32. Bryan Adams – “(Everything I Do) I Do It for You” (1991)
It’s pure schmaltz but Adams, god bless him, sounds entirely earnest and invested in every cheesy word.
31. Nelly – “Hot in Herre” (2002)
If you’re up for a dumb club hit, it’s hard to resist “Hot in Herre,” even if the fact it took four people to write it should make each of them feel a little embarrassed. Some singers like to cover it ironically, Jenny Owen Youngs proving it actually kinda works as a folk-rock song.
30. Survivor – “Eye of the Tiger” (1982)
This one was made to order for the training montage in Rocky III when the studio couldn’t get Queen’s “Another One Bites the Dust.” It’s a classic scene but does anyone have any use for this song outside of the film or parodies of it?
29. Kim Carnes – “Bette Davis Eyes” (1981)
A gusty vocal performance turned a ’40s pop culture reference into ’80s chart gold.
28. Christina Aguilera, Lil' Kim, Mýa, and Pink – “Lady Marmalade” (2001)
Few songs are recorded as quickly and thoughtlessly as covers thrown unto a soundtrack, but damn if these four didn’t rip into this one (and look great in lingerie).
27. Carly Rae Jepsen – “Call Me Maybe” (2012)
This tune has a kind of hook no one can resist, even if liking it inspires feelings of self-loathing in anyone older than 20.
26. Mariah Carey – “Vision of Love” (1990)
Before she was the most vapid, irritating pop star on the planet, Carey was a nice young lady with a stupendous voice who used it to put everyone else on lite FM radio to shame.
25. Andy Gibb – “I Just Want to Be Your Everything” (1977)
It’s more than Gibb’s dreamy eyes on the record jacket that makes your mom remember this one so fondly. It’s got a helluva groove.
24. Andy Gibb – “Shadow Dancing” (1978)
Gibb and his three brothers (who made up the Bee Gees) wrote quality songs, dated as they sound now, and this lush, full-bodied one is as good as any of them.
23. Gilbert O’Sullivan – “Alone Again (Naturally)” (1972)
This breezy-sounding number is actually about getting drunk and mumbling about the harshness of life to the point of suicidal thoughts — a beloved summertime tradition in the singer’s native Ireland.
22. Steve Winwood – “Roll with It” (1988)
Though he’s recorded more exciting songs in his myriad of projects, this top-grade vocalist can’t go wrong channeling Jackie Wilson-style R&B, complete with a sax solo.
21. Zager and Evans – “In the Year 2525 (Exordium and Terminus)” (1969)
The weirdest chart-topper ever, this folk-rock tune moves through a succession of bleak sci-fi futures. (“In the year 6565/You won't need no husband, won't need no wife/You'll pick your son, pick your daughter too/From the bottom of a long glass tube.”) Even at the height of summer, no one felt good about anything in 1969.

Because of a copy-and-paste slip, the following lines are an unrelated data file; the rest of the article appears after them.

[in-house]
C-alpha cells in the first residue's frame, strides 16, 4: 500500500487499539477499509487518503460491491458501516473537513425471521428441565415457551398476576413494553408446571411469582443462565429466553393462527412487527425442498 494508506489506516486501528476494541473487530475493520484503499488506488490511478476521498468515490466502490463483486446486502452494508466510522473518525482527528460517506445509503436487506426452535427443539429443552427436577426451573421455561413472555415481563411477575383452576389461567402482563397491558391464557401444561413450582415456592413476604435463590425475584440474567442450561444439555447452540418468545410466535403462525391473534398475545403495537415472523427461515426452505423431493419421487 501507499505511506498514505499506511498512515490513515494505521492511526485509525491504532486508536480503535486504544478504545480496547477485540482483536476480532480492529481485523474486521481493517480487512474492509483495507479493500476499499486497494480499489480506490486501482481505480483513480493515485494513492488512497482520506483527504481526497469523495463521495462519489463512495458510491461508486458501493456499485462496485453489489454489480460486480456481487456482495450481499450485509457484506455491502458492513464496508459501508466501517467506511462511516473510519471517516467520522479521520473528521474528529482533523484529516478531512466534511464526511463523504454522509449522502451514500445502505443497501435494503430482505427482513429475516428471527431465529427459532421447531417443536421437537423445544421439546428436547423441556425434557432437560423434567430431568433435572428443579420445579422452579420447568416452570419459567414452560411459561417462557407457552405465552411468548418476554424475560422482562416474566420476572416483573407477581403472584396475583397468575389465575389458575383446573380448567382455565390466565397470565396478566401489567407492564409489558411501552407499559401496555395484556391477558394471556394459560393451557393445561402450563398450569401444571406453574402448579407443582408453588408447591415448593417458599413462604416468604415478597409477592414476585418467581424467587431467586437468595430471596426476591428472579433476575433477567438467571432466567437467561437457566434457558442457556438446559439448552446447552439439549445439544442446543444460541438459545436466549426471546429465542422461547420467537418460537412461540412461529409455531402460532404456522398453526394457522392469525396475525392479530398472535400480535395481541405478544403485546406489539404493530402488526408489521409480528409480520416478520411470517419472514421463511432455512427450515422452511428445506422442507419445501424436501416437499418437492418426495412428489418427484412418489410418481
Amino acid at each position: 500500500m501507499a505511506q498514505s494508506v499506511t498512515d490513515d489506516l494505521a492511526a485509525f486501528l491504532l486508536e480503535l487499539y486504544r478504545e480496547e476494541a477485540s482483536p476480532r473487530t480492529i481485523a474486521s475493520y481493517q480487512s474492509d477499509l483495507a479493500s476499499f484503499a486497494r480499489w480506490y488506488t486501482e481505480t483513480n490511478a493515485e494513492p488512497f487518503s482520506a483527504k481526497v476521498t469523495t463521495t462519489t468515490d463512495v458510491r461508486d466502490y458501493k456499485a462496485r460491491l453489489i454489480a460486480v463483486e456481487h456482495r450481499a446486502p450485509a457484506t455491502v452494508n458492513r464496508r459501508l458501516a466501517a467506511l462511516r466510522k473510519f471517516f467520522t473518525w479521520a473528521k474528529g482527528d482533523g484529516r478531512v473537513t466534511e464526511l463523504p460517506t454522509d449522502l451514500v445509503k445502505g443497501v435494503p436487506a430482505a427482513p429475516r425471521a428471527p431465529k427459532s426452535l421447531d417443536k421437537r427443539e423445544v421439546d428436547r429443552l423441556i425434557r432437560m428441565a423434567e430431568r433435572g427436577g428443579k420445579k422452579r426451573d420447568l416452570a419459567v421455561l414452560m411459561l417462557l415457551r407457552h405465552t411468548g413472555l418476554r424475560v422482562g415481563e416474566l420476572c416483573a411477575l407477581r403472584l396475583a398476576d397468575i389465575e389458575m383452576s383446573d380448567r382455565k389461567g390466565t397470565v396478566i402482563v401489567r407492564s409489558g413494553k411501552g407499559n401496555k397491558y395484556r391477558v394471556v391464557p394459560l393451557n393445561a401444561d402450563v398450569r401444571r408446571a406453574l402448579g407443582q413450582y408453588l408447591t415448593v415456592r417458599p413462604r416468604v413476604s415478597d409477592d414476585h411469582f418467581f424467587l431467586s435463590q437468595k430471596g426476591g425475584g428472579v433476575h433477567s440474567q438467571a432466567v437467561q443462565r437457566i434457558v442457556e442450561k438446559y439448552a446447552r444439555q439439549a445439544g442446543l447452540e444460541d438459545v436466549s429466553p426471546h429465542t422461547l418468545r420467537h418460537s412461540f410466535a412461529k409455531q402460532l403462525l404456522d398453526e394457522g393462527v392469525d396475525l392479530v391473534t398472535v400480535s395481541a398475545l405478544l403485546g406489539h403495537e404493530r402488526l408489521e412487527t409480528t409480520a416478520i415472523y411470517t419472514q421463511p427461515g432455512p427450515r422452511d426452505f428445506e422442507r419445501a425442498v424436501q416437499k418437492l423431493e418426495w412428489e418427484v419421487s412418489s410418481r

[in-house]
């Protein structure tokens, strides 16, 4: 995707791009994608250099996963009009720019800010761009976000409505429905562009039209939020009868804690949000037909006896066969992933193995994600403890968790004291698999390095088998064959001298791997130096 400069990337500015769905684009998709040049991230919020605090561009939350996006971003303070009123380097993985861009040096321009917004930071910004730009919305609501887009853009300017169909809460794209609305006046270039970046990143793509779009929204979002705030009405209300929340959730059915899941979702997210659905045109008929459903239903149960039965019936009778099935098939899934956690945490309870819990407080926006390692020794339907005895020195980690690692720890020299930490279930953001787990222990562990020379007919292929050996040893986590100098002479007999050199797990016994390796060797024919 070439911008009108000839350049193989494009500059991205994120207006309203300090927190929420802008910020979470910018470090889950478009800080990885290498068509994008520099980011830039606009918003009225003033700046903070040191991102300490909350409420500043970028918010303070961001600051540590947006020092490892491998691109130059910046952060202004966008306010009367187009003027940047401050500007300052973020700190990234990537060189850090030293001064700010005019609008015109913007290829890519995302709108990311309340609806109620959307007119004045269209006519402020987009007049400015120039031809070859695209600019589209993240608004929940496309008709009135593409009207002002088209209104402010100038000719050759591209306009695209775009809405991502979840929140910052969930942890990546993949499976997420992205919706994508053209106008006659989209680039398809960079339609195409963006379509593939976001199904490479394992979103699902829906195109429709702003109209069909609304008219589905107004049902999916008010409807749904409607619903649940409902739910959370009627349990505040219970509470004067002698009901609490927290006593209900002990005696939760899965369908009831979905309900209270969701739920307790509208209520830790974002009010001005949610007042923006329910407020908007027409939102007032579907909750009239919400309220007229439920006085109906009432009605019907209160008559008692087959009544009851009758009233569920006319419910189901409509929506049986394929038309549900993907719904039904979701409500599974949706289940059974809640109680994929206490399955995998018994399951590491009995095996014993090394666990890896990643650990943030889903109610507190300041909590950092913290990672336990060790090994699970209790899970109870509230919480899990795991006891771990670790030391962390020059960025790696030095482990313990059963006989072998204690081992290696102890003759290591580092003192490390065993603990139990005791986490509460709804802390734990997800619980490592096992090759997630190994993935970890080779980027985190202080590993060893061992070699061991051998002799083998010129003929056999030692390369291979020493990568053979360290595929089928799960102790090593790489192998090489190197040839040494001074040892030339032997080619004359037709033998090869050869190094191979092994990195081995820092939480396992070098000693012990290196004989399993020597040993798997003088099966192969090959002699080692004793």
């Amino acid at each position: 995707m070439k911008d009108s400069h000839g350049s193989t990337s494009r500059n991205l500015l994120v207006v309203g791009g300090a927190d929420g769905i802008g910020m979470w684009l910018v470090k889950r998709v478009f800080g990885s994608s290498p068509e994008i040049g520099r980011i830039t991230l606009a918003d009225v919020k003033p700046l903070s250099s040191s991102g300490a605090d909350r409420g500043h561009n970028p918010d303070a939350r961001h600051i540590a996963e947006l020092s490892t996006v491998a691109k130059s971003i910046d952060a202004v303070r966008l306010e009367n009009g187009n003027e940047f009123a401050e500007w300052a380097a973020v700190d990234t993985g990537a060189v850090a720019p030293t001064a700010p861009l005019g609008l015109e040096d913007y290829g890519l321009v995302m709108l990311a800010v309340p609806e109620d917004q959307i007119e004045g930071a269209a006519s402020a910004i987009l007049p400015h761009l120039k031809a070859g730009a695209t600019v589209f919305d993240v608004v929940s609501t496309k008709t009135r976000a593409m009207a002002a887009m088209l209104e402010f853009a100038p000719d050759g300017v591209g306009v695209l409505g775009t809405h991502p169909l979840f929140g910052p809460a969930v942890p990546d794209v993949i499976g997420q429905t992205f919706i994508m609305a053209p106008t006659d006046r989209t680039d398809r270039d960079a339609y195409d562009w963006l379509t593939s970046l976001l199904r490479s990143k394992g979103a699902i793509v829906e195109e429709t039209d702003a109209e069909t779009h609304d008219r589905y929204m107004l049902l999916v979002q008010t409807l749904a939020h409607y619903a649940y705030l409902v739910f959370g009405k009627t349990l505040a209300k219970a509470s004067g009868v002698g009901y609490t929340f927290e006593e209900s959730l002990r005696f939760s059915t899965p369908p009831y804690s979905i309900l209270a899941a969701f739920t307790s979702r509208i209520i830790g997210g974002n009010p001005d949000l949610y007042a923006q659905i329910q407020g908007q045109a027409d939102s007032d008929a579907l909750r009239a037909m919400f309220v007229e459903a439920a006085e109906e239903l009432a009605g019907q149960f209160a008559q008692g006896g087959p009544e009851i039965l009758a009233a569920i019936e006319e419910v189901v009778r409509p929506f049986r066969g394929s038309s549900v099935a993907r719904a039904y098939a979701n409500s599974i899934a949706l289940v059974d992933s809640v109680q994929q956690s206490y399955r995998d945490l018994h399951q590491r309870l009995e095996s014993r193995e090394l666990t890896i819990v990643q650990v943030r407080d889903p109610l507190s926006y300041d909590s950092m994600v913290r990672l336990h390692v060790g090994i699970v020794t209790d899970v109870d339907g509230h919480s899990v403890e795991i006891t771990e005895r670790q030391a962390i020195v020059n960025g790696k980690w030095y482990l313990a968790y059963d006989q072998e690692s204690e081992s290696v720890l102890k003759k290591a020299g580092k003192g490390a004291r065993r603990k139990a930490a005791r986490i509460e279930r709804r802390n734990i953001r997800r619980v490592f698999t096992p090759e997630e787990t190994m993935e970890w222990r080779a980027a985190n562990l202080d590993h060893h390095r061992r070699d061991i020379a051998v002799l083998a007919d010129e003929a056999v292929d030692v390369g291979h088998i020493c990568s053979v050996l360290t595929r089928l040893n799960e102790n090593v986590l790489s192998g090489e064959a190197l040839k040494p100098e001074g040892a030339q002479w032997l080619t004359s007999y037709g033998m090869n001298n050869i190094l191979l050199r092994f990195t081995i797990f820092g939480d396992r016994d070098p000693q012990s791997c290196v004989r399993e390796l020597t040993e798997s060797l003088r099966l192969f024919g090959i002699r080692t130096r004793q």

20. Tears for Fears – “Shout” (1985)
“Shout” might be the best example of these British crooners' singular ability to turn therapy into catchy pop.
19. Nelly Furtado featuring Timbaland – “Promiscuous” (2006)
“I’m Like a Bird” made Furtado seem like the most boring woman not featured at Lilith Fair, but a brave embrace of slut pride and a trippy, flavorful beat from Timbaland can make all the difference.
18. Sir Mix-A-Lot – “Baby Got Back” (1992)
It’s a total novelty song, but the fact that any group of four or more milennials in a bar can reconstruct all its lyrics from memory proves that it's a great novelty song.
17. Donna Summer – “Bad Girls” (1979)
Inspired by an incident in which a cop mistook one of her friends for a prostitute, Summer’s sharp tribute to the season’s scantily clad women out on the town still has influence. Did you think R. Kelly came up with “toot toot, beep beep” himself?
16. Elton John and Kiki Dee – “Don’t Go Breaking My Heart” (1976)
Sure, it’s mom-friendly soft rock, but you’d have to be one cold soul to resist this catchy tribute to the Mo-Town duets of Marvin Gaye and Tammi Terrell.
15. The Association – “Windy” (1967)
You know it from its ironic use in the street hooker montage from season three of Breaking Bad, but “Windy” was also the top hit of the Summer of Love (surprisingly beating “Light My Fire”) and it is a pitch-perfect bit of gleeful sunshine pop.
14. Robin Thicke featuring T.I. and Pharrell – “Blurred Lines” (2013)